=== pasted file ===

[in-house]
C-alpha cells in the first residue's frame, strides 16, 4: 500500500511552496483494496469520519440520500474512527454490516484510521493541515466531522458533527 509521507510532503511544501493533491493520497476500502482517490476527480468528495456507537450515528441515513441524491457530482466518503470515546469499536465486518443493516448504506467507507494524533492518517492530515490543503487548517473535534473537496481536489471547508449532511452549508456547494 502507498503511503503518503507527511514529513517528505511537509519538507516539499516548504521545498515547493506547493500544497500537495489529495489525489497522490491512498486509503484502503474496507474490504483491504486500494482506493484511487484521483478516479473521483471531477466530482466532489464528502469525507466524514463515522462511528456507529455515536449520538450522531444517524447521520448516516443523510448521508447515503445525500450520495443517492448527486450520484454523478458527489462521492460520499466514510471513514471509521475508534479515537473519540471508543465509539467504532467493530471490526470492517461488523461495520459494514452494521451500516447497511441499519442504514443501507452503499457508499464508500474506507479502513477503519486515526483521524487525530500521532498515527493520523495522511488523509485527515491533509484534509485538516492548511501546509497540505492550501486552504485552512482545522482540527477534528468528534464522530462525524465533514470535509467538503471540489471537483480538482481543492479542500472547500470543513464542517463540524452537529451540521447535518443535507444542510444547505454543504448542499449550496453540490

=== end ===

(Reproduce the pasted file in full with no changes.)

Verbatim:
[in-house]
C-alpha cells in the first residue's frame, strides 16, 4: 500500500511552496483494496469520519440520500474512527454490516484510521493541515466531522458533527 509521507510532503511544501493533491493520497476500502482517490476527480468528495456507537450515528441515513441524491457530482466518503470515546469499536465486518443493516448504506467507507494524533492518517492530515490543503487548517473535534473537496481536489471547508449532511452549508456547494 502507498503511503503518503507527511514529513517528505511537509519538507516539499516548504521545498515547493506547493500544497500537495489529495489525489497522490491512498486509503484502503474496507474490504483491504486500494482506493484511487484521483478516479473521483471531477466530482466532489464528502469525507466524514463515522462511528456507529455515536449520538450522531444517524447521520448516516443523510448521508447515503445525500450520495443517492448527486450520484454523478458527489462521492460520499466514510471513514471509521475508534479515537473519540471508543465509539467504532467493530471490526470492517461488523461495520459494514452494521451500516447497511441499519442504514443501507452503499457508499464508500474506507479502513477503519486515526483521524487525530500521532498515527493520523495522511488523509485527515491533509484534509485538516492548511501546509497540505492550501486552504485552512482545522482540527477534528468528534464522530462525524465533514470535509467538503471540489471537483480538482481543492479542500472547500470543513464542517463540524452537529451540521447535518443535507444542510444547505454543504448542499449550496453540490